The Attention Economy

What is the attention economy?

By definition, the attention economy rests on the idea that attention is a scarce resource to compete for. The modern economy increasingly revolves around the human attention span and how products capture that attention. The concept most evident in the attention economy of today’s society is social media. The attention span of humans is both limited and valuable, to the point where digital experts prey off of this in order to snatch the viewers attention at any given moment. In this article, I will be exploring the main ways in which the population is taken advantage of for the benefit of the digital technology industry and what impact this is having on the productive elements of the human race.

Procrastination and the attention economy…

In an attempt to capture the attention of social media users, the goal of digital experts is to ensure that the viewer is kept constantly looking, constantly scrolling and keeping them engaged and enticed for what is to come. In October 2022, it was recorded 51% of students admit to losing at least an hour of productivity a day to social media and internet distraction. About 44% of those polled were worried about the overall quality of their work decreasing due to procrastination caused by the internet. According to the Irish Times, 20% of students chronically procrastinate as a result of social media’s push factor of distraction.

The dangers of procrastination…

Procrastinating on social media can lead to various issues, including worse academic performance, worse financial status, worse emotional well-being and worse mental and physical health. Although, it depends when and how one is procrastinating in order to determine the consequence of the action. For example, if one is scrolling through social media when they should be competing an academic assignment, this can cause them to fail an exam. However, if someone procrastinates in the workplace, this can result in them being fired. Regardless, this procrastination in either case is likely to result in a severe lack in productivity and physical impacts such as headaches or eye-strain.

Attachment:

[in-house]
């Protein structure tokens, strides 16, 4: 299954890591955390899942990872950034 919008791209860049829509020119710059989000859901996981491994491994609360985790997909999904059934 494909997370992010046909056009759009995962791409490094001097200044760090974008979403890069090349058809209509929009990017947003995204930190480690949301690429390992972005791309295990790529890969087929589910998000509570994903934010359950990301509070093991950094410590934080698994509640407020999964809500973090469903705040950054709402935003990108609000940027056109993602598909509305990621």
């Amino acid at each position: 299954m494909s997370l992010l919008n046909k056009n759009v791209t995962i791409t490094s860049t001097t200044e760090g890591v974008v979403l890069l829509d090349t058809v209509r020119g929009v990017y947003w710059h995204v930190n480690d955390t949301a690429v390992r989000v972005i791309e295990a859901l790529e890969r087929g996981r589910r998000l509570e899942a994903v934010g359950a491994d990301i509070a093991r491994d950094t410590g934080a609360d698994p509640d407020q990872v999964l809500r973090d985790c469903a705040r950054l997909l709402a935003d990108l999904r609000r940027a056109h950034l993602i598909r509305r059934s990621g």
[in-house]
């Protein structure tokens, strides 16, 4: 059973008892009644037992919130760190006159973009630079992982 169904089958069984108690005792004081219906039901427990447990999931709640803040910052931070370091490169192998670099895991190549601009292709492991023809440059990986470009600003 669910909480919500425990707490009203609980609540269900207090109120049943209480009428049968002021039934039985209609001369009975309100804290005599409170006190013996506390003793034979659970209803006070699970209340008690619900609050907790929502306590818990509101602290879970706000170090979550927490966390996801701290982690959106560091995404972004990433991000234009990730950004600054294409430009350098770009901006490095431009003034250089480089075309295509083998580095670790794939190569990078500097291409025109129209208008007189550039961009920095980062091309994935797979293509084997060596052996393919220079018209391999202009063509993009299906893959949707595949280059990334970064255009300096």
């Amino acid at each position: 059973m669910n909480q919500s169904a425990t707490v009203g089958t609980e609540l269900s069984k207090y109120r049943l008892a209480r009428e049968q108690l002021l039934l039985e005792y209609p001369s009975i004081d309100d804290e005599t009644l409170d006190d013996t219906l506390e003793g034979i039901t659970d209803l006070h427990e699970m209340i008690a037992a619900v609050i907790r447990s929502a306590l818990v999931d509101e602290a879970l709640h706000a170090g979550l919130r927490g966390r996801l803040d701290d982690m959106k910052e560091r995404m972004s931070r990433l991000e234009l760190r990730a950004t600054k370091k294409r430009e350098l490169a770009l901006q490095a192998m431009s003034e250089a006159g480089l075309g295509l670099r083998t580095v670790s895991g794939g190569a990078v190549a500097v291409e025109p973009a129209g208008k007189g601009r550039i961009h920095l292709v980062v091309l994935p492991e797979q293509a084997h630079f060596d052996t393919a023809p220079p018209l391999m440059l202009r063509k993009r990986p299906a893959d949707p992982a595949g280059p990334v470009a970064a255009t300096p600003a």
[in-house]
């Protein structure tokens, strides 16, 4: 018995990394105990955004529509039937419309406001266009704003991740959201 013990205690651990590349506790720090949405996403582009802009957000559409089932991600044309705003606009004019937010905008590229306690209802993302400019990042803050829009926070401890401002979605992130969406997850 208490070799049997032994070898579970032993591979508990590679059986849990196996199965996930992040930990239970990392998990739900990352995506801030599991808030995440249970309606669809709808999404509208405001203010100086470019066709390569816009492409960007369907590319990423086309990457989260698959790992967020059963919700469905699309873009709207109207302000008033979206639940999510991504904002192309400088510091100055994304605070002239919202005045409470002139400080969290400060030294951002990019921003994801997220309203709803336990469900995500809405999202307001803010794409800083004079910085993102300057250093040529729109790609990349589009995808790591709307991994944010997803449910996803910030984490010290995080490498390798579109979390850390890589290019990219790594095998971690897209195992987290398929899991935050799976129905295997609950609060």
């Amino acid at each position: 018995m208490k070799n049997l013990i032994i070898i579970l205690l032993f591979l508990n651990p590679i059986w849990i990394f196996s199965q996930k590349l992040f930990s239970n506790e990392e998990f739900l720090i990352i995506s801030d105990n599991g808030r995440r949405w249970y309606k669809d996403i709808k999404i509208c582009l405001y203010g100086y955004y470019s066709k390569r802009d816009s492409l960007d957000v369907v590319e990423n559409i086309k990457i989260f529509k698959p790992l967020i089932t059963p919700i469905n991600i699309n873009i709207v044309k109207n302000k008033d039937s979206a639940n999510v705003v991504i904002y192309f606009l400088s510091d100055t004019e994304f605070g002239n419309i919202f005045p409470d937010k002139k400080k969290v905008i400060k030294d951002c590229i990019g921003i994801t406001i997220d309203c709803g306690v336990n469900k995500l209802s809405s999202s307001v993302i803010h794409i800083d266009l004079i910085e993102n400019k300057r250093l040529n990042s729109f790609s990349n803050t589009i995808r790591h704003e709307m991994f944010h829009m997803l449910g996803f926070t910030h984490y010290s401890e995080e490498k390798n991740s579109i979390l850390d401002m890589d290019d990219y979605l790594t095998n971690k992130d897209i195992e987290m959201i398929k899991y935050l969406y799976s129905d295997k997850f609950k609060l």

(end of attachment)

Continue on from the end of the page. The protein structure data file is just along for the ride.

Social media has consumed our attention spans through quick and instant gratification, affecting our brains’ ability to focus on anything else we feel is less interesting. Fortunately, while this issue is so widespread, there are ways to combat it. Some of the most effective ways include:

Limit your access to social media: Although you may need to utilise digital resources to complete a work assignment, try blocking social media apps from your notification centre until you have successfully completed the assigned work.

Make it harder to go on social media: Try logging out of your most used social media apps after each time you use it, and make logging back as difficult as possible (e.g. by enabling two-factor authentication and not saving jour password). Check out the “one sec” app where it is recommended to take a deep breath whenever you open social media apps. This can be extremely helpful to limit your usage of these platforms!

Minimise the triggers that you social media use: For example, you can put your phone on mute so you won’t hear new social-media notifications, or disable those notifications entirely. Similarly, you can put the icons to your favourite social-media apps in a folder away from your home screen, so you won’t see them each time you open your phone.


The attention economy is a delicate concept that is often abused by the population’s procrastination on social media. In this article, I have reflected on staggering statistics that have been recorded from studies conducted on Generation Z, in particular. This generation needs to undertake the initiative of managing their time in a more productive, responsible way and avoiding the ploys that digital experts have imposed on society to populate social media platforms even more.

Fun Fact!

The colour scheme and structural layout of this article is no coincidence! It has been psychologically proven by a theory known as “The Attention Span Plague” that the a reader is more likely to forget something if it is in black and white, in addition to this, 62-90% of a first impression of a visual piece is due to colours!


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